Water Resources Research Act Program

Details for Project ID 2016MT307B

Student Fellowship: Removal of selenium by co-precipitation with microbially induced calcite precipitation

Institute: Montana
Year Established: 2016 Start Date: 2016-03-01 End Date: 2017-02-28
Total Federal Funds: $1,000 Total Non-Federal Funds: $440

Principal Investigators: Neerja Zambare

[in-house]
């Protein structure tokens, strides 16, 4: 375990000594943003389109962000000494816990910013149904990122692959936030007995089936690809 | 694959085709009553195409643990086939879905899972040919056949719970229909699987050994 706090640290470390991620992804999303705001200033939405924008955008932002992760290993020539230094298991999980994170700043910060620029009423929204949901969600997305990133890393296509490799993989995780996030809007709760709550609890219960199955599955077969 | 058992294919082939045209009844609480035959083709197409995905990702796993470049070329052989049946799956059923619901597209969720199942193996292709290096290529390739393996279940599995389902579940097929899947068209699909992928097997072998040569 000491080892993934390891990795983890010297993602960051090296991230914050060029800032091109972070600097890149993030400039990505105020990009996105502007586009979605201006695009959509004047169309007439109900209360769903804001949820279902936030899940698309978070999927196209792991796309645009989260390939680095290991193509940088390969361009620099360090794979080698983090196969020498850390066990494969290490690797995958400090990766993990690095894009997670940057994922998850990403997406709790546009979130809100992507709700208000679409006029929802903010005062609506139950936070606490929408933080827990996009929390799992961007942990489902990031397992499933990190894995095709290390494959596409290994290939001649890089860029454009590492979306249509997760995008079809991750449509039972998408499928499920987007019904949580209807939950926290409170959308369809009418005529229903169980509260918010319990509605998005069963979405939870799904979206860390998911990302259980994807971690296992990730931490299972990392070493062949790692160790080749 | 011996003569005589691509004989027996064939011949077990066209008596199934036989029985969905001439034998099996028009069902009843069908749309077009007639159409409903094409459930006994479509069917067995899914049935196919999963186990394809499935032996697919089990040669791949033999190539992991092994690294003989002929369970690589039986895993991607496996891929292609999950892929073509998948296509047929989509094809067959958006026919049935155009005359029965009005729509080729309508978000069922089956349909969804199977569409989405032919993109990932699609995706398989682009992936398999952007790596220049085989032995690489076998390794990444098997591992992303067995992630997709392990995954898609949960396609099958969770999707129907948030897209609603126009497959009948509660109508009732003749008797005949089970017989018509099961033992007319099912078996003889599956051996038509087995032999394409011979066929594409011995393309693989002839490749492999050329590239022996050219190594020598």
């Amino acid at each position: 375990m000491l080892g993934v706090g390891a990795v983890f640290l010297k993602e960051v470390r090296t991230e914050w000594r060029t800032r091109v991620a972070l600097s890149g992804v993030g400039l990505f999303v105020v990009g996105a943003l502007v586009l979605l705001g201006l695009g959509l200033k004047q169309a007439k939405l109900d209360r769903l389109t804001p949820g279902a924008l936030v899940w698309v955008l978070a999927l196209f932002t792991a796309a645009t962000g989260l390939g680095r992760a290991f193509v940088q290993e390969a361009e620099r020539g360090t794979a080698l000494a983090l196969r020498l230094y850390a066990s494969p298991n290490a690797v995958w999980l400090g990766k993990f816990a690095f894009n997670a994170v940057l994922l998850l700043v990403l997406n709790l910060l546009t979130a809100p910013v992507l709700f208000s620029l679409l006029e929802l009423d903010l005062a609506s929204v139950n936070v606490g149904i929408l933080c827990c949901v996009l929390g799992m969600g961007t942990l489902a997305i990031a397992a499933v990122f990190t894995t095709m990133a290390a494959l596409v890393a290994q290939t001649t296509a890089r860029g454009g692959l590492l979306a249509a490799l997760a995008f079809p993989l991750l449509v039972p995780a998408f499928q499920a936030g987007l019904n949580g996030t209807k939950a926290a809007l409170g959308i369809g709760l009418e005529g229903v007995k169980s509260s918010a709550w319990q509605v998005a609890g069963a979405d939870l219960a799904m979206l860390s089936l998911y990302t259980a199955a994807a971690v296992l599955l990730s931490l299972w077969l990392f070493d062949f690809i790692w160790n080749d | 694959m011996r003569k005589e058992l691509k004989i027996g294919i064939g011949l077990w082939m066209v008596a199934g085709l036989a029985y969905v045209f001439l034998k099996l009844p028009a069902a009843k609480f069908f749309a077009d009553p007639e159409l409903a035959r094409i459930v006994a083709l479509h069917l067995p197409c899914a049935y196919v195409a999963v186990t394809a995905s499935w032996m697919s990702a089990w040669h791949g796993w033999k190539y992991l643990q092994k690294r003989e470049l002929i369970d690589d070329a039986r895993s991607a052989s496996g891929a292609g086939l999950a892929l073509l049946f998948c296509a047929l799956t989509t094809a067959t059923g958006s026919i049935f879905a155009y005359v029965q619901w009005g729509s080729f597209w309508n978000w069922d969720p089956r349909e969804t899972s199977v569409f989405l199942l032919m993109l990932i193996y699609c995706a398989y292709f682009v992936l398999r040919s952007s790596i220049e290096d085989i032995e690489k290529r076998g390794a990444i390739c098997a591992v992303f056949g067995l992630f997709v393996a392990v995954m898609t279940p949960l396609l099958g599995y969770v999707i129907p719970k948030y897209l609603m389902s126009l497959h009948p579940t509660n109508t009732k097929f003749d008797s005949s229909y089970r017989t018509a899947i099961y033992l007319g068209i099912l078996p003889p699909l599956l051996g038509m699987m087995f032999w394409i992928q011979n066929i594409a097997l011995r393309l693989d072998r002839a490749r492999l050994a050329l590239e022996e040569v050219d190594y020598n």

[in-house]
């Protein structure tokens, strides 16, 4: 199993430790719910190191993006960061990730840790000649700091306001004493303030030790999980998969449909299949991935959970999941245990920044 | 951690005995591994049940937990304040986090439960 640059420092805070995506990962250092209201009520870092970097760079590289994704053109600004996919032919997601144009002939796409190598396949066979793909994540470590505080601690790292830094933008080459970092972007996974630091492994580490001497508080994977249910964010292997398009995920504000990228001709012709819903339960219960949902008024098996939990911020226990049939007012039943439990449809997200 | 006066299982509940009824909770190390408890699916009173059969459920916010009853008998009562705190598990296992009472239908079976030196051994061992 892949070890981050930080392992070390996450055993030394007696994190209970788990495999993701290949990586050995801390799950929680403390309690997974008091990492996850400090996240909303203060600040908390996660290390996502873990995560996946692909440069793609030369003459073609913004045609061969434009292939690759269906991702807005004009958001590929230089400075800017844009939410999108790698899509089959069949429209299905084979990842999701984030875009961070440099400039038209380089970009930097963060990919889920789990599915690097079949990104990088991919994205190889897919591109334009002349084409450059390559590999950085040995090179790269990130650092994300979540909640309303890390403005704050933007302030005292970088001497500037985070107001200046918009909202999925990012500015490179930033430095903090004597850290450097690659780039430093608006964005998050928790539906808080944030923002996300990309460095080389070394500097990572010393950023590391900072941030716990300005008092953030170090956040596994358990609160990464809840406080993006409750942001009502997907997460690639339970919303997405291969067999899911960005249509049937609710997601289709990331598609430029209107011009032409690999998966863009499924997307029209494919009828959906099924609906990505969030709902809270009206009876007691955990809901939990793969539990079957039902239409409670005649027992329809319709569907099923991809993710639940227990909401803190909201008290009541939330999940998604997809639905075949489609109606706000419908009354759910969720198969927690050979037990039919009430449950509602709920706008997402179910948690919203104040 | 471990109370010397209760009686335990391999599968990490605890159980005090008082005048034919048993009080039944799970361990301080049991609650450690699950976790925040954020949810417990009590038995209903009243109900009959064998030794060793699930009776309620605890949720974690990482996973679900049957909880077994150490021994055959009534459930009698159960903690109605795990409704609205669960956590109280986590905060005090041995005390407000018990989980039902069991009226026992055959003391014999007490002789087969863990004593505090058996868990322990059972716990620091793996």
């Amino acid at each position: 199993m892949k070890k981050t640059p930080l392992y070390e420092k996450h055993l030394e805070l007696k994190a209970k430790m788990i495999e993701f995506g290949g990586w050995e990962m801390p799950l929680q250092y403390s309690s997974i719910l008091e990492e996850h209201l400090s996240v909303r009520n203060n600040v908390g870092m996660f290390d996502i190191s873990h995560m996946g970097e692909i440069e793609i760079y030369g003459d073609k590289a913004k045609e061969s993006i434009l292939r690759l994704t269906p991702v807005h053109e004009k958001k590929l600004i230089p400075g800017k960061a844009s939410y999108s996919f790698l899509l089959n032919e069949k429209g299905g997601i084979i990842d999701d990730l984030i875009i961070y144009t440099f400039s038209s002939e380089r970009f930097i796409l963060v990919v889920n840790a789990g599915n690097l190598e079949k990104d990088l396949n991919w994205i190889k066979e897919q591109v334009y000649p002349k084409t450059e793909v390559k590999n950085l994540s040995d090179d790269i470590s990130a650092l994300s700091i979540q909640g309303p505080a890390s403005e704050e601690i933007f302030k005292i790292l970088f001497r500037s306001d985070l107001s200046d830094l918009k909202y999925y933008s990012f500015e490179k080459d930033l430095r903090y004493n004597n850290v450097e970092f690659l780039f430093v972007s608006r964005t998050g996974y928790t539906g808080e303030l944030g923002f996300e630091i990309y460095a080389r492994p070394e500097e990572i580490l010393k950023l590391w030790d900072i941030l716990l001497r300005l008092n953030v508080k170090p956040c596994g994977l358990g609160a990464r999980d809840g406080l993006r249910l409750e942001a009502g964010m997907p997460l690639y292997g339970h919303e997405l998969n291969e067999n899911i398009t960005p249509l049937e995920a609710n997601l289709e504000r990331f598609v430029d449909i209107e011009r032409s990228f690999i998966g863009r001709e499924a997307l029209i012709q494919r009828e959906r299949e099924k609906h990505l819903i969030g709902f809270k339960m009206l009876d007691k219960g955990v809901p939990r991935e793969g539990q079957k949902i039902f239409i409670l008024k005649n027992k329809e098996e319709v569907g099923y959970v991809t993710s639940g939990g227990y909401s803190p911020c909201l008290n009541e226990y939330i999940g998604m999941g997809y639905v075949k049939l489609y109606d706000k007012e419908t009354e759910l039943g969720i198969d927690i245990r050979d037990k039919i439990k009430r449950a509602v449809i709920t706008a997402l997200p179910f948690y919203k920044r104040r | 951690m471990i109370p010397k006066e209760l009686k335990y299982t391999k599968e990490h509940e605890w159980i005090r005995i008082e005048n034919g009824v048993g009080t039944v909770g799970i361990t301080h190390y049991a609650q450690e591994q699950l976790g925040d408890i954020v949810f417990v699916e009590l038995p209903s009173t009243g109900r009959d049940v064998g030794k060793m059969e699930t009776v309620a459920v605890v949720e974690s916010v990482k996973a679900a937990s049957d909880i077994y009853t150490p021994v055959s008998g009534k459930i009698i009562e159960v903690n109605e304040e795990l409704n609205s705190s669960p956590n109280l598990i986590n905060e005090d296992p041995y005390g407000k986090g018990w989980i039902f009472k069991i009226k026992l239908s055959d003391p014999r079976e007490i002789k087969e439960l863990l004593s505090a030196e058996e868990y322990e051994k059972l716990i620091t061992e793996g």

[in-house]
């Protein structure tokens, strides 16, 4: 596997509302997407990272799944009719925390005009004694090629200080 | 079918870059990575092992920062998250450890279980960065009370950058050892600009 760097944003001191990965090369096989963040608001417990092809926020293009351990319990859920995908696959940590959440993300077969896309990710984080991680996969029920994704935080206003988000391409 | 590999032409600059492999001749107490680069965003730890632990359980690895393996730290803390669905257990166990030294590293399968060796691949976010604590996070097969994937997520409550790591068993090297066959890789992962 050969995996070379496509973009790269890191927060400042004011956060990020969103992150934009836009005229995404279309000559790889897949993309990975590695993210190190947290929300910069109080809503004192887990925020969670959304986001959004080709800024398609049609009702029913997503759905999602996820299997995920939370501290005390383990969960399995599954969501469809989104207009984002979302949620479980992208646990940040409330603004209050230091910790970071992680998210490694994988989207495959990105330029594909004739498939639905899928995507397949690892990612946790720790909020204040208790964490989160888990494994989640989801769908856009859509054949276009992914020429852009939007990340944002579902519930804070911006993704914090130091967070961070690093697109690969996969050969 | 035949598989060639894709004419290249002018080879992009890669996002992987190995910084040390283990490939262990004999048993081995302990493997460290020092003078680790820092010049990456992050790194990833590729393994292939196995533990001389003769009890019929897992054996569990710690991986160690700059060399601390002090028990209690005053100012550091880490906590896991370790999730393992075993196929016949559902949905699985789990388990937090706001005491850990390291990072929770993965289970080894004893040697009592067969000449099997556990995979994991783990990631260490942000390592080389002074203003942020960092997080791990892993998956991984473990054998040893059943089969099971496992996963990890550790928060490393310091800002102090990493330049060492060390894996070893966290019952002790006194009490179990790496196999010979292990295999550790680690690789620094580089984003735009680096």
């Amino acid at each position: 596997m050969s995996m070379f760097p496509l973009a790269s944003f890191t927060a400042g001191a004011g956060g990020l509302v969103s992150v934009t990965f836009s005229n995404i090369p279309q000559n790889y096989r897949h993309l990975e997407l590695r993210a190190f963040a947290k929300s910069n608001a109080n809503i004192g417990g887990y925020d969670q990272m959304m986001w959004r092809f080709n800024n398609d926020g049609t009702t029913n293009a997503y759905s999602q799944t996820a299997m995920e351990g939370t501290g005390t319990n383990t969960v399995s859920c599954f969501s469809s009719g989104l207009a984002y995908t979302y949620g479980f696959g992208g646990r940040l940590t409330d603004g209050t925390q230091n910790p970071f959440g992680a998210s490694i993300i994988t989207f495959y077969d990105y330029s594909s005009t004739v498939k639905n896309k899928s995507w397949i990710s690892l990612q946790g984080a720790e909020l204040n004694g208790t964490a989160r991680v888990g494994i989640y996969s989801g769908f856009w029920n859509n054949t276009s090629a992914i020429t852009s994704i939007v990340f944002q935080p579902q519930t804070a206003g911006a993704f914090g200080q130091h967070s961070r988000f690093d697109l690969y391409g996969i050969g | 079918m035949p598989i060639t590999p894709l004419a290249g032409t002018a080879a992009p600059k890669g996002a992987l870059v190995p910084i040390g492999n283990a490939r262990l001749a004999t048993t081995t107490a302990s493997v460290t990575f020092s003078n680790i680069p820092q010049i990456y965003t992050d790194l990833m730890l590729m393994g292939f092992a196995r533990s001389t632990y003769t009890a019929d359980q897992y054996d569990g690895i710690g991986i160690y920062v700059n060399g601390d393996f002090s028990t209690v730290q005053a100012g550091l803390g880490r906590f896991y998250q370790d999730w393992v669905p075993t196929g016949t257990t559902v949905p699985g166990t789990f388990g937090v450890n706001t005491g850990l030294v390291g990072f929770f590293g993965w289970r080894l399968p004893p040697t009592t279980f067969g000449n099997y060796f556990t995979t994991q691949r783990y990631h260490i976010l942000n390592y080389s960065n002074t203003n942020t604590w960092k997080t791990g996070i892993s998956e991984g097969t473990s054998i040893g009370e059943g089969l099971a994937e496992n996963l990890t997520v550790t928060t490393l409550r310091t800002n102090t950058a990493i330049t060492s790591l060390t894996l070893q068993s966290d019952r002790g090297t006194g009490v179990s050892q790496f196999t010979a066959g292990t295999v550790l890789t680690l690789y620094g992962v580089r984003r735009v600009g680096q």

Abstract: Although a lot of research goes into alternative, renewable energy sources, coal still remains the major energy source for electricity generation in the U. S. In 2014, 39% of the electricity generated in the US was from coal1. Coal mining exposes rocks which have naturally occurring elements like selenium. When these rocks, called ‘overburden’, are exposed to water, the selenium leaches out. This leads to the release of large amounts of selenium through waste streams. Selenium is bio-accumulable and causes deformities and reproductive issues in fish2. In humans, selenium toxicity causes gastrointestinal disturbances, nail and hair loss and dermatitis, and neurotoxicity3. The state of Montana still depends heavily on coal as the primary energy source. The number one energy source in Montana in 2013 was coal, with usage estimated at over 150 trillion BTU 4. Coal-fired electricity generation was considerably higher than generation by any other source4. With such high levels of coal usage in Montana, selenium pollution is a growing concern. A 2012 study at the University of Montana established that coal mining has been the cause for selenium pollution in the Elk River5. Even with the possibility of moving away from fossil fuels to renewable sources of energy, old coal mines will still remain a threat because their leachate will serve as a selenium contaminant source. Previous research has shown that it is possible for selenium to incorporate into calcite6. In this previous study, calcite production was abiotic. This research will focus on biologically aided removal of selenium. Sporosarcina pasteurii is a bacterium that can induce calcite precipitation via ureolysis7. Ureolysis is the breakdown of urea into ammonium and carbonate. The chemical reactions involved also influence the pH and shift the carbonate equilibrium such that calcite can precipitate out of solution in the presence of calcium. Selenium incorporation into calcite thus formed by S.pasteurii will be researched. Our lab has established contact with Talen Energy’s coal-fired power plant in Colstrip, Montana. Water samples collected from the wastewater ponds at this power plant will be the focus of this research.